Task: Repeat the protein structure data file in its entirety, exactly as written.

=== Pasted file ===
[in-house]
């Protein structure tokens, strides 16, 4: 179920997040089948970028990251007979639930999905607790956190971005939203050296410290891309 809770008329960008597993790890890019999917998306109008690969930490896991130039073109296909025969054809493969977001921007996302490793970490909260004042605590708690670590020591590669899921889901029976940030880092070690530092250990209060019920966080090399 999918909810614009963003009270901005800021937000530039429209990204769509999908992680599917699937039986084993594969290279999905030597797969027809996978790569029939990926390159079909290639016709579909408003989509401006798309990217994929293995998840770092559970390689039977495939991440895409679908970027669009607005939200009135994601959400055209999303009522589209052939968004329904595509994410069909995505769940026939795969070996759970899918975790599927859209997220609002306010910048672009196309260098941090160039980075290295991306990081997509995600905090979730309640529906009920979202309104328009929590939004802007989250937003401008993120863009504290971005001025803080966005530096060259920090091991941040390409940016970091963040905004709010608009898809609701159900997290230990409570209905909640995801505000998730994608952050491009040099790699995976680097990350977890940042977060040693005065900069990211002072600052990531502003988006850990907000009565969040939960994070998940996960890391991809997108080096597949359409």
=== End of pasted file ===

[in-house]
């Protein structure tokens, strides 16, 4: 179920997040089948970028990251007979639930999905607790956190971005939203050296410290891309 809770008329960008597993790890890019999917998306109008690969930490896991130039073109296909025969054809493969977001921007996302490793970490909260004042605590708690670590020591590669899921889901029976940030880092070690530092250990209060019920966080090399 999918909810614009963003009270901005800021937000530039429209990204769509999908992680599917699937039986084993594969290279999905030597797969027809996978790569029939990926390159079909290639016709579909408003989509401006798309990217994929293995998840770092559970390689039977495939991440895409679908970027669009607005939200009135994601959400055209999303009522589209052939968004329904595509994410069909995505769940026939795969070996759970899918975790599927859209997220609002306010910048672009196309260098941090160039980075290295991306990081997509995600905090979730309640529906009920979202309104328009929590939004802007989250937003401008993120863009504290971005001025803080966005530096060259920090091991941040390409940016970091963040905004709010608009898809609701159900997290230990409570209905909640995801505000998730994608952050491009040099790699995976680097990350977890940042977060040693005065900069990211002072600052990531502003988006850990907000009565969040939960994070998940996960890391991809997108080096597949359409």